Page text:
I learned the skill of icon painting from my father. As a child, I watched him both painting and teaching in his studio. Icons were at the centre of his life; not just professionally and spiritually, but socially, too – both my parents enjoyed entertaining his students to meals and to an annual ‘open house’.

I loved the sense of peace, of safety, in his studio, but I also enjoyed learning the practical skills of how to draw, to paint, and this gradually developed into assisting him with aspects of creating the icons he worked on. As a teenager I would accompany him to summer workshops, acting as his translator, but by then I had already realised that my future was as an artist, creating icons and teaching iconography.

Are you an Iconographer who teaches or an Iconography teacher who paints icons? What is the relationship between your Iconography practice and your role as an iconography teacher?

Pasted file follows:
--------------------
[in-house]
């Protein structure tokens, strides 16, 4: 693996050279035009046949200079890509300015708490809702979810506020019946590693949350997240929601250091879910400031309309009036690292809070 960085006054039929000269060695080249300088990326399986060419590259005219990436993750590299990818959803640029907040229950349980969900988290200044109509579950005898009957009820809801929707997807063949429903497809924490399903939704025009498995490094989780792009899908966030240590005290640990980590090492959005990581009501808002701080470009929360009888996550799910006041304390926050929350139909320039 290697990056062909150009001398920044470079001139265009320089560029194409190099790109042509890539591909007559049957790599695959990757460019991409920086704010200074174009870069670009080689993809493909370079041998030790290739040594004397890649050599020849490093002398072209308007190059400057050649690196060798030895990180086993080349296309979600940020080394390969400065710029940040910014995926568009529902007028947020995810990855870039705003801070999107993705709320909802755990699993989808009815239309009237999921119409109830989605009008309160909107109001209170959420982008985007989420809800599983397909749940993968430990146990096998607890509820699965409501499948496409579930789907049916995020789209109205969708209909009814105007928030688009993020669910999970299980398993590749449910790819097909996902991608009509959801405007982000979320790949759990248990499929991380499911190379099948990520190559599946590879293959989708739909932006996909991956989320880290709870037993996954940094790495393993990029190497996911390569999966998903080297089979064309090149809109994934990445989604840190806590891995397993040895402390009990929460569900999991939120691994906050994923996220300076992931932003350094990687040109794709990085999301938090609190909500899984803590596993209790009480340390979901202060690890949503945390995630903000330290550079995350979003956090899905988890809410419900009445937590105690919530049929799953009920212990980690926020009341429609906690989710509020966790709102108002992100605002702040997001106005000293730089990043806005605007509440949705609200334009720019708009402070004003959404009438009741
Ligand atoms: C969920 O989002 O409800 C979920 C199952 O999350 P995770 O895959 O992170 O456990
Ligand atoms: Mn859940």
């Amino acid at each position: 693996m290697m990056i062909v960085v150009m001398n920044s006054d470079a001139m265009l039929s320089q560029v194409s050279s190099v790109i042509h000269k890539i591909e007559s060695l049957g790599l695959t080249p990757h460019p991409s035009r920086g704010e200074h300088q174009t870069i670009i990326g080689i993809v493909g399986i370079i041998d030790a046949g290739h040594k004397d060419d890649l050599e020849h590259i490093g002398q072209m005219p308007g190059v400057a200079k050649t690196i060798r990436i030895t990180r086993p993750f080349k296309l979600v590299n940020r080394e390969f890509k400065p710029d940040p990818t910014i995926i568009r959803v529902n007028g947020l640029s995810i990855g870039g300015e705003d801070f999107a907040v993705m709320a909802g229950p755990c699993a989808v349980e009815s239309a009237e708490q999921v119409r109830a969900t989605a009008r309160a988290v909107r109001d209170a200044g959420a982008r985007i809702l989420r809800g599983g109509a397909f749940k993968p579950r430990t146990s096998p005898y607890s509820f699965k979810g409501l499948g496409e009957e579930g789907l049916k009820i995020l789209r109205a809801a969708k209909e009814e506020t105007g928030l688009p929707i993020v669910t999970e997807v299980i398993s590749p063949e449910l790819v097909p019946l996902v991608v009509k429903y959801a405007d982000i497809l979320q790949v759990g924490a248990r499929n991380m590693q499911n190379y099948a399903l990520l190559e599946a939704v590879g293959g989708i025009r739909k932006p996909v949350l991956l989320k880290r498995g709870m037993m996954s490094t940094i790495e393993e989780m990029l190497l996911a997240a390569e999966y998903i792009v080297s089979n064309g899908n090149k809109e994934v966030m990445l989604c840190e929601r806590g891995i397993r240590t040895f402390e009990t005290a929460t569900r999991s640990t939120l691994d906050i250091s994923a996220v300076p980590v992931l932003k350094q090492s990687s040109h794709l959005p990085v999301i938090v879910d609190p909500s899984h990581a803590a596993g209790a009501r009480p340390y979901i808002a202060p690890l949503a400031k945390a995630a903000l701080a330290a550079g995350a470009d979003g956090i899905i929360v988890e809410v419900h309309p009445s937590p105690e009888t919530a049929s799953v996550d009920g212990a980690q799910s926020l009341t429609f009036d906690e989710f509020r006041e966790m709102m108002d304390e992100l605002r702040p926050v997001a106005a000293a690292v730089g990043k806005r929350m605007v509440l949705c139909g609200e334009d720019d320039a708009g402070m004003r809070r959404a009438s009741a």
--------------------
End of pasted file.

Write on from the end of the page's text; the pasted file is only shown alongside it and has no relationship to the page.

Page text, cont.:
The two spheres of painting and teaching certainly feed into each other. I teach based on the experience of my own painting, but many times it’s when in a workshop that I’m better able to test out or implement a ‘plan’ for a given stage of the painting, say a certain colour combination. Perhaps because in a class, where many students are painting one and the same subject, you have the chance to see one and the same plan, the same paint combinations, unfold in ten or twenty very different ways! You can see the limits of what is possible, the potentials as well as the difficulties.